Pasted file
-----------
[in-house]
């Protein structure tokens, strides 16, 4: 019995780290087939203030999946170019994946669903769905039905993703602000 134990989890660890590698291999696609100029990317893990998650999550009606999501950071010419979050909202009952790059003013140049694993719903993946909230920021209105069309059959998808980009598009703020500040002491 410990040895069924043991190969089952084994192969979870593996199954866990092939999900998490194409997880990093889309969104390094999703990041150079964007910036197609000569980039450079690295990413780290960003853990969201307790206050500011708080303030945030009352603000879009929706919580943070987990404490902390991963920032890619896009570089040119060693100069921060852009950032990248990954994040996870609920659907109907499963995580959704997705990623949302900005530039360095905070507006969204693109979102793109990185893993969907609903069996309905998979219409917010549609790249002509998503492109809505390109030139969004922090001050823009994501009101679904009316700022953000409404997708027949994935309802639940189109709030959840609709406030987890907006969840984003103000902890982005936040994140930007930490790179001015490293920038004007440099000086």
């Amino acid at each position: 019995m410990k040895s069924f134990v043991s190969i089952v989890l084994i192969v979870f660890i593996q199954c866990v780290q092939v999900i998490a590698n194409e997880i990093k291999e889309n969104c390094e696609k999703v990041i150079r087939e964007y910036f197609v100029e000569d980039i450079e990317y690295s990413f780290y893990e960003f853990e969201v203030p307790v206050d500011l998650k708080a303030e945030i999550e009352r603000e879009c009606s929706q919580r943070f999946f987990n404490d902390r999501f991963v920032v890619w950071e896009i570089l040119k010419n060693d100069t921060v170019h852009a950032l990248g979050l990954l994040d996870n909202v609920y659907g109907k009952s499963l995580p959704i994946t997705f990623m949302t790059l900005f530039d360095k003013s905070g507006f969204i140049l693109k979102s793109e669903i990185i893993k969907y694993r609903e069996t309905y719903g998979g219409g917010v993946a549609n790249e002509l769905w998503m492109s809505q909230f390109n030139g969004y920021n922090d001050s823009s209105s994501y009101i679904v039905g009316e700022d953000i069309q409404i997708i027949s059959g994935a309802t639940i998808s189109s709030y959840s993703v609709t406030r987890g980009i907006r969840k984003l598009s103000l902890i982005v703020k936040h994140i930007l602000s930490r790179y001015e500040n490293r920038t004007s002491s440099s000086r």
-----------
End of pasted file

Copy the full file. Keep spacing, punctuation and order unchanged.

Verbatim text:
[in-house]
């Protein structure tokens, strides 16, 4: 019995780290087939203030999946170019994946669903769905039905993703602000 134990989890660890590698291999696609100029990317893990998650999550009606999501950071010419979050909202009952790059003013140049694993719903993946909230920021209105069309059959998808980009598009703020500040002491 410990040895069924043991190969089952084994192969979870593996199954866990092939999900998490194409997880990093889309969104390094999703990041150079964007910036197609000569980039450079690295990413780290960003853990969201307790206050500011708080303030945030009352603000879009929706919580943070987990404490902390991963920032890619896009570089040119060693100069921060852009950032990248990954994040996870609920659907109907499963995580959704997705990623949302900005530039360095905070507006969204693109979102793109990185893993969907609903069996309905998979219409917010549609790249002509998503492109809505390109030139969004922090001050823009994501009101679904009316700022953000409404997708027949994935309802639940189109709030959840609709406030987890907006969840984003103000902890982005936040994140930007930490790179001015490293920038004007440099000086």
């Amino acid at each position: 019995m410990k040895s069924f134990v043991s190969i089952v989890l084994i192969v979870f660890i593996q199954c866990v780290q092939v999900i998490a590698n194409e997880i990093k291999e889309n969104c390094e696609k999703v990041i150079r087939e964007y910036f197609v100029e000569d980039i450079e990317y690295s990413f780290y893990e960003f853990e969201v203030p307790v206050d500011l998650k708080a303030e945030i999550e009352r603000e879009c009606s929706q919580r943070f999946f987990n404490d902390r999501f991963v920032v890619w950071e896009i570089l040119k010419n060693d100069t921060v170019h852009a950032l990248g979050l990954l994040d996870n909202v609920y659907g109907k009952s499963l995580p959704i994946t997705f990623m949302t790059l900005f530039d360095k003013s905070g507006f969204i140049l693109k979102s793109e669903i990185i893993k969907y694993r609903e069996t309905y719903g998979g219409g917010v993946a549609n790249e002509l769905w998503m492109s809505q909230f390109n030139g969004y920021n922090d001050s823009s209105s994501y009101i679904v039905g009316e700022d953000i069309q409404i997708i027949s059959g994935a309802t639940i998808s189109s709030y959840s993703v609709t406030r987890g980009i907006r969840k984003l598009s103000l902890i982005v703020k936040h994140i930007l602000s930490r790179y001015e500040n490293r920038t004007s002491s440099s000086r």